BETTY STEIN: Society has forgotten the true meaning of Presidents’ Day

Betty Stein

Every year I look forward to February, which is so full of good things. There is usually a thaw; we watch Phil on Groundhog Day; love envelops our lives on Valentine’s Day; we learn in Black History Month; and I suffer on Presidents’ Day. Yes, every year I suffer.

Presidents’ Day was created by Congress, I believe, to give us a chance to say “Thank you” to those remarkable men who served as president of the United States. But it soon became a day for sales and an opportunity to ignore Feb. 12 and Feb. 22, dates every school kid should know and observe, along with us adults.

Feb. 12 was devoted to our Abraham Lincoln. Log cabins, pictures of the young Lincoln stretched out before the fire in the fireplace, reading whatever he could lay his hands on, copies of the Gettysburg Address and proclamations ending slavery and other immortal words, photographs showing the burdens he managed as the lines on his face grew deeper – and attention paid in the classroom while youngsters were once again reminded of this giant among men.

Feb. 22 was dedicated to our George Washington. Hatchets, pictures of crossing the Delaware, visits to Mount Vernon were among the annual manifestations of our love and respect for this man of privilege who spent much of his life serving the public — as surveyor, leader of troops and successful sorties, then leading to a victorious ending for the American Revolution, and then instead of peaceful retirement into old age, accepting the gavel as first president of the new United States, surrounding himself with the brightest and most capable people to aid and assist in getting this new nation off to its firm, successful government.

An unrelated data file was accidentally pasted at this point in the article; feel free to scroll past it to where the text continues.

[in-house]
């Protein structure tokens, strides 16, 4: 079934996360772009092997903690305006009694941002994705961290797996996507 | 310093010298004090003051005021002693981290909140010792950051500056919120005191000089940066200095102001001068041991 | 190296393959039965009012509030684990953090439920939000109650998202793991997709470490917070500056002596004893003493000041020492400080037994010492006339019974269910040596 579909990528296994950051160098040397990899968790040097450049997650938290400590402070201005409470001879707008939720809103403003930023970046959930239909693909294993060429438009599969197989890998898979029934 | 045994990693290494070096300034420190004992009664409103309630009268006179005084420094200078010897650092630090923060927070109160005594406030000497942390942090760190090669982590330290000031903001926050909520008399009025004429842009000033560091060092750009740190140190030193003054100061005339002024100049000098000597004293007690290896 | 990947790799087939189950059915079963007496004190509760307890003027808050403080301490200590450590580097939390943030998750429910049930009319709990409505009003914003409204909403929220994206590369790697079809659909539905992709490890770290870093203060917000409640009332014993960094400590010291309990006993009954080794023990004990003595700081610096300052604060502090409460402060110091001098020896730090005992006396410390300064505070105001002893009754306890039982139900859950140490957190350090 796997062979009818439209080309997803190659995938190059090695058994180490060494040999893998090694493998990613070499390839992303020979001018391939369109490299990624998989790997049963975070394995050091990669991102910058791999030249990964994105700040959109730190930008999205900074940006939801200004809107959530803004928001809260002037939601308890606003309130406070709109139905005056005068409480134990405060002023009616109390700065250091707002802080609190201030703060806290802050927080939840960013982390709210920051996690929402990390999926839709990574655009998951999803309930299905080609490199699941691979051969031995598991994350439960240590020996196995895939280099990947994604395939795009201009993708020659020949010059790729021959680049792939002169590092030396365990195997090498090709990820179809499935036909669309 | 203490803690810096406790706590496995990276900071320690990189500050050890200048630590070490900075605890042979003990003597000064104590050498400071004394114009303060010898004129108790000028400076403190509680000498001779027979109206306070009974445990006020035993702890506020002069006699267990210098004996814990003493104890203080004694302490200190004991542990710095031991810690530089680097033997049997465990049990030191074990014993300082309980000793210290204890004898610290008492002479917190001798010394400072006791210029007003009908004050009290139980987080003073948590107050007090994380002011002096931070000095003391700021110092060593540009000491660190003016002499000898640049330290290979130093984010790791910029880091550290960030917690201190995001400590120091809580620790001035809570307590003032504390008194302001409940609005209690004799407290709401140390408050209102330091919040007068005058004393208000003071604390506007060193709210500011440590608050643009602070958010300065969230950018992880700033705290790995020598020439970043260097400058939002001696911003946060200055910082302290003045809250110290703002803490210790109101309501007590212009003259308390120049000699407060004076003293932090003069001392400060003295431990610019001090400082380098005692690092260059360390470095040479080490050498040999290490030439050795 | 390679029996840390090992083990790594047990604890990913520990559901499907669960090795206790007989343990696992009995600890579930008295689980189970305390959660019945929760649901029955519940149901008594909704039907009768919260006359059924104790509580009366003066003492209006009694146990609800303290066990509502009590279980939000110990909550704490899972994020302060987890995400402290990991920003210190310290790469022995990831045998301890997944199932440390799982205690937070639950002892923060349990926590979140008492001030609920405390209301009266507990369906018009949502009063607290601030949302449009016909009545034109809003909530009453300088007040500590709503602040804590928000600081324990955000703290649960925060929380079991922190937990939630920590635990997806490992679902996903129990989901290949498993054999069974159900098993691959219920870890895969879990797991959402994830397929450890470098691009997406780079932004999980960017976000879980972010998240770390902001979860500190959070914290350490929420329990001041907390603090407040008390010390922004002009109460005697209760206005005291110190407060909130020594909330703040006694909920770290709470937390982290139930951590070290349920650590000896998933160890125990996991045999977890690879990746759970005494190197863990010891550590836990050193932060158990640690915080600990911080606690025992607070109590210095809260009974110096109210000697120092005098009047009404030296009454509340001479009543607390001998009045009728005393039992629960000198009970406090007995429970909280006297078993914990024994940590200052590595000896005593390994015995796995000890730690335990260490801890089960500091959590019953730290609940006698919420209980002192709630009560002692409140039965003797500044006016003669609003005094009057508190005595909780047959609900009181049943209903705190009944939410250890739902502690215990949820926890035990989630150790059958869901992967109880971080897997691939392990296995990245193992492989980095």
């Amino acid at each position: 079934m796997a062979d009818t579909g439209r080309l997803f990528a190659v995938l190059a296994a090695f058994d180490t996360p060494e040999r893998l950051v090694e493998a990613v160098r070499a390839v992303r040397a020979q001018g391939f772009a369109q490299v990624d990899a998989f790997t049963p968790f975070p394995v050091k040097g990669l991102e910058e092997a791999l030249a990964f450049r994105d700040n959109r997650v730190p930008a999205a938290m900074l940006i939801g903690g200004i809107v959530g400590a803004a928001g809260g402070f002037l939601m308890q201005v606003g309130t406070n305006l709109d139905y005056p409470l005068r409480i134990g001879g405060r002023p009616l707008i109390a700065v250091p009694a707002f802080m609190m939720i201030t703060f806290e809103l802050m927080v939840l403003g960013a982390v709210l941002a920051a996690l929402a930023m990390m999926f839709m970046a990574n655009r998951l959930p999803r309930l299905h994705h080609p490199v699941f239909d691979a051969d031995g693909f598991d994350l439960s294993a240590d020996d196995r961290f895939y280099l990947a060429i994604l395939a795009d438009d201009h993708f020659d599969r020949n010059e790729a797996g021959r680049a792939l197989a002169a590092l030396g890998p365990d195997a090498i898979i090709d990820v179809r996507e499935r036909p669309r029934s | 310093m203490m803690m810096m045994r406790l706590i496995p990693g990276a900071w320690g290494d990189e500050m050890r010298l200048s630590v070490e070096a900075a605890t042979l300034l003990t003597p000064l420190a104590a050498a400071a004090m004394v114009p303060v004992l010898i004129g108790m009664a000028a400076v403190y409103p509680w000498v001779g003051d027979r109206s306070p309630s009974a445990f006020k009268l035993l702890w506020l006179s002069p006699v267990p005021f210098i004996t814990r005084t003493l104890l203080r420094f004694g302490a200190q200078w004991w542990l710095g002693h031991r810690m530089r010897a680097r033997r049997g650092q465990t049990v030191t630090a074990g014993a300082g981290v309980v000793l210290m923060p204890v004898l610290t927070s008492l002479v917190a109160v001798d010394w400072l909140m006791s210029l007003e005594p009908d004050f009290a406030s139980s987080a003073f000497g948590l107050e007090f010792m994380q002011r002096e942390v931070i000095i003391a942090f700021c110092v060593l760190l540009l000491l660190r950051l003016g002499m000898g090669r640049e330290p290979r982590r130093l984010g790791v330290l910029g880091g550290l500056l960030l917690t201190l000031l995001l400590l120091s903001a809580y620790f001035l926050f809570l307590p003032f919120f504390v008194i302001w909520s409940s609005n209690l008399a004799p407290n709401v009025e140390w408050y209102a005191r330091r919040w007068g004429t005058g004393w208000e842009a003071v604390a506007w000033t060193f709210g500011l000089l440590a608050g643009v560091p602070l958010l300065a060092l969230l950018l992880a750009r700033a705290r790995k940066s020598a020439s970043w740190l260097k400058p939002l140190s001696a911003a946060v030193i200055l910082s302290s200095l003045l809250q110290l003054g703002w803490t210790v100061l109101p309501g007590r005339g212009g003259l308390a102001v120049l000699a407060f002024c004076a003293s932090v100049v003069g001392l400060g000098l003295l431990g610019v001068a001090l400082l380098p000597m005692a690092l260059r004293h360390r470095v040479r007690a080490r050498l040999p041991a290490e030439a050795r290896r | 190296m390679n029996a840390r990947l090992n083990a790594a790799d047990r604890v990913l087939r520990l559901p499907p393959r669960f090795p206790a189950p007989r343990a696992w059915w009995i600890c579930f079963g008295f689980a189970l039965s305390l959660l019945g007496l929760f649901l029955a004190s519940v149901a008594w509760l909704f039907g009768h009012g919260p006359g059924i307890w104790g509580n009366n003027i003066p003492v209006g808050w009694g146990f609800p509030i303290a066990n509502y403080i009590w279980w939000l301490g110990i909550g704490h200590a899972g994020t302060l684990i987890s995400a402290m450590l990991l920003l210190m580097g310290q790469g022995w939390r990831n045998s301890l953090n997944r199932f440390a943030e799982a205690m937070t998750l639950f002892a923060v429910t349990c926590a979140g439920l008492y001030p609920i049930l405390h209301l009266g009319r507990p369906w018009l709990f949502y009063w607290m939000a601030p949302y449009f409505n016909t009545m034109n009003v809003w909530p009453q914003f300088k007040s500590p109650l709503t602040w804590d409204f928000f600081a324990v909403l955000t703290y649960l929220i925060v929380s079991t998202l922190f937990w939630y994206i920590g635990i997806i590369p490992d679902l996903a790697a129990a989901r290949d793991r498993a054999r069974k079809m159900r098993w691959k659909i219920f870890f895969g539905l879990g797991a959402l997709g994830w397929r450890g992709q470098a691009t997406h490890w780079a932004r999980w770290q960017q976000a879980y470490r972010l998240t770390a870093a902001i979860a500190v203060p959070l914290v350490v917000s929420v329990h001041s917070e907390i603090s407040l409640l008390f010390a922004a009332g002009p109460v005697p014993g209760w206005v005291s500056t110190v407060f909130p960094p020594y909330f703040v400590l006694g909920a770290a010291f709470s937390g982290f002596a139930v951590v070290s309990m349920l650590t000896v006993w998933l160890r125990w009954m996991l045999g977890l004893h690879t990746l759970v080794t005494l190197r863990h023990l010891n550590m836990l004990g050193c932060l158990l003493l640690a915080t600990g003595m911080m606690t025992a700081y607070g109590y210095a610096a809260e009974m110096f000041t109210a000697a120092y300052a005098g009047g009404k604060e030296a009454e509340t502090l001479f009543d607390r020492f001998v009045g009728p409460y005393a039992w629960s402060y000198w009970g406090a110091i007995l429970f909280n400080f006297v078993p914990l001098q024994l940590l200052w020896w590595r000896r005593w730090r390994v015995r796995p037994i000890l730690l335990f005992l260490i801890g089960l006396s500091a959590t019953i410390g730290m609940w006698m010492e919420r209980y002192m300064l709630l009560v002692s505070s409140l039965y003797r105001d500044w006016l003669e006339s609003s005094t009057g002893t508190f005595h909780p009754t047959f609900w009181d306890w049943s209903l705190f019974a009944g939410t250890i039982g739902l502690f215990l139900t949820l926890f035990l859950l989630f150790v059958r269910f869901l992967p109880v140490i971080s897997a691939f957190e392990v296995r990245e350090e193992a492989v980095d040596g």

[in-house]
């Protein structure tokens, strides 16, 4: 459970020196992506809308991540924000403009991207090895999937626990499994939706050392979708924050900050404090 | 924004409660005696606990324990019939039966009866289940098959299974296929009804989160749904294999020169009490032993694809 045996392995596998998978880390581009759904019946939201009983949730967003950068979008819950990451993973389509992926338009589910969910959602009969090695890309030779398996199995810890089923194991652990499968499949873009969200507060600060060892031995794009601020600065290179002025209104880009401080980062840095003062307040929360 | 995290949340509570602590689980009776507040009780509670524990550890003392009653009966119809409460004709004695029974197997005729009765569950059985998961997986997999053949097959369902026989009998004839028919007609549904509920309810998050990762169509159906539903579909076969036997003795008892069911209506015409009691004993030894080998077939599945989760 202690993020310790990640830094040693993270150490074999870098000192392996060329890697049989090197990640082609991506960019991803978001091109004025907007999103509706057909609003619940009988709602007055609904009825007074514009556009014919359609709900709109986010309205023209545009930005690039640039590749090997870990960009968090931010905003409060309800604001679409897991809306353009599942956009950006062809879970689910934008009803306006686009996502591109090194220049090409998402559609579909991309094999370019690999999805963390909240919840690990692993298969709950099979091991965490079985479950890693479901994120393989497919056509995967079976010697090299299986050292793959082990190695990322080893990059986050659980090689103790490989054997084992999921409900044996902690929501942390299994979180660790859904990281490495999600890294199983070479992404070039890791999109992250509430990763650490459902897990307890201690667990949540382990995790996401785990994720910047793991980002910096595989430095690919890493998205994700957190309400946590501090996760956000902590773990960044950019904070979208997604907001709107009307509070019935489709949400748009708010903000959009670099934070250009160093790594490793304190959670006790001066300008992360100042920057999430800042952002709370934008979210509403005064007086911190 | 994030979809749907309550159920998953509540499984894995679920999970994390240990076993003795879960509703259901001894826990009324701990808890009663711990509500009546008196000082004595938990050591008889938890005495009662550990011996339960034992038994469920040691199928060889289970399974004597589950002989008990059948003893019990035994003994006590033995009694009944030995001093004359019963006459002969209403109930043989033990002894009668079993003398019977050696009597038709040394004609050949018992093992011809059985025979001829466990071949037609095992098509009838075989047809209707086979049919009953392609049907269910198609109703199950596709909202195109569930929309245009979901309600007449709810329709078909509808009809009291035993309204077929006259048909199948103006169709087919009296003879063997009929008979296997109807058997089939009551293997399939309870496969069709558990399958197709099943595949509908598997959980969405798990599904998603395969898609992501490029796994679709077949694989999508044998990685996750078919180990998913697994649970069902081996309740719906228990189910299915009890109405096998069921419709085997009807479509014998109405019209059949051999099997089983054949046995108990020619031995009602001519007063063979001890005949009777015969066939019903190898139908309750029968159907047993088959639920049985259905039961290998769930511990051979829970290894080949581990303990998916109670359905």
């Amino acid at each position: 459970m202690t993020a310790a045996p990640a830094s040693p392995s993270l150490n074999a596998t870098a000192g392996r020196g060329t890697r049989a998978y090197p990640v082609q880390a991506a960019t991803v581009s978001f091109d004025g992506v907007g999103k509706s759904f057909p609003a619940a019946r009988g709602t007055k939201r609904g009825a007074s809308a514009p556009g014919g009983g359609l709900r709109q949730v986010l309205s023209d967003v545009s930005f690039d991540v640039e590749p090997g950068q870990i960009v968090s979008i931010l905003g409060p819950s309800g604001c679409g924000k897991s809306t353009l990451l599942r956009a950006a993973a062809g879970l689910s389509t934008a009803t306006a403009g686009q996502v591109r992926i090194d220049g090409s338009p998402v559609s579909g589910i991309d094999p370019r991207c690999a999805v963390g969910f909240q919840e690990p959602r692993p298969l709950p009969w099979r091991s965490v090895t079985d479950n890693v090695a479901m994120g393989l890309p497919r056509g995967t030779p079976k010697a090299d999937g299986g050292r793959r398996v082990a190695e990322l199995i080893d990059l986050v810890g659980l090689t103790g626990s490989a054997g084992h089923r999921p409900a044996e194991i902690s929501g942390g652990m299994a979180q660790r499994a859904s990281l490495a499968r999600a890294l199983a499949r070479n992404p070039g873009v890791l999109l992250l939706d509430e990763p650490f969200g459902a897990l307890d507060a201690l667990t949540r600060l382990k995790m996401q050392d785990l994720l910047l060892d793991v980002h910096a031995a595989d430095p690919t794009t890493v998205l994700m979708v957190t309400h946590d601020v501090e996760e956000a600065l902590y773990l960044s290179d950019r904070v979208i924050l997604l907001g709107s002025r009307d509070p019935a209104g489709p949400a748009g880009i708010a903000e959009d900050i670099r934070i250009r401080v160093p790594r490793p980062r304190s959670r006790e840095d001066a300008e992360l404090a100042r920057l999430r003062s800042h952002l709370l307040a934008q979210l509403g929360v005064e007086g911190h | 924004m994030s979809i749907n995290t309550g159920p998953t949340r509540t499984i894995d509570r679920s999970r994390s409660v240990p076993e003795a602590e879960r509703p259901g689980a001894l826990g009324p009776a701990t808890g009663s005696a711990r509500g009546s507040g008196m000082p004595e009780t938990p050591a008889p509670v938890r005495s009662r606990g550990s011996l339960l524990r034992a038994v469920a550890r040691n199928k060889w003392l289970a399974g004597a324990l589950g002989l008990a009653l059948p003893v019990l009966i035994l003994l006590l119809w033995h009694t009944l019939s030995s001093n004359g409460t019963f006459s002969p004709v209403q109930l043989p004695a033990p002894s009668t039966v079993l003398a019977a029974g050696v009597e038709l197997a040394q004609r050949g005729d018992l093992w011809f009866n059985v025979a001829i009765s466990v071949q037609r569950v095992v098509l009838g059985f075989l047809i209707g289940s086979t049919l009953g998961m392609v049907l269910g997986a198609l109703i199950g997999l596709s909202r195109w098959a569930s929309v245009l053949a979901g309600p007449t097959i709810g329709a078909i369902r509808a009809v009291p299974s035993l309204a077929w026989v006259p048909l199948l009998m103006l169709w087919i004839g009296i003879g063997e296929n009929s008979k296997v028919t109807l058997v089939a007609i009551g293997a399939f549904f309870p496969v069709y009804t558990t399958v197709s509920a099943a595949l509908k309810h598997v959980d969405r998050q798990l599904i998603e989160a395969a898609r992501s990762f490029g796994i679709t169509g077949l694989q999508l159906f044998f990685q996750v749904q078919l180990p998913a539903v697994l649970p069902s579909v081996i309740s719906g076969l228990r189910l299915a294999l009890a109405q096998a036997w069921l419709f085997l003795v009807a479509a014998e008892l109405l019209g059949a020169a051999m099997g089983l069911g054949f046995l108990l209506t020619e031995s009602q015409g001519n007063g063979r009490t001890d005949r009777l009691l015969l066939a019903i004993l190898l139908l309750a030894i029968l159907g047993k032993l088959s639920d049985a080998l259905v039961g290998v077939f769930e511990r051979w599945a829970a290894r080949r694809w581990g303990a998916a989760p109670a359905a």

Instead, we have sales. We could be going to our library and seeing thrilling reminders of Abraham Lincoln and his lifetime of achievements. Have you visited the Lincoln Collection we are so lucky to have? I once had a story to write about Mary Todd Lincoln and had the thrill of reading an actual letter she wrote (and even through the gloves I was required to wear,) I felt a thrill and attached to American history. I read “Washington A Life,” by very capable biographer Ron Chernow, and saw the man turned into a living, breathing human being instead of the bewigged aristocrat sitting astride his beautiful horse. Our library, of course, has hundreds of books about both men – books for very young readers all the way up to readers like me.

Please, join me in celebrating the lives of these two men who were passionate about our country’s survival and development into the America we are blessed to call home. Join me in loving February. (And legislators, any time you want to rectify your mistake, I’ll happily help you erase it.)

Betty E. Stein is a resident of Fort Wayne.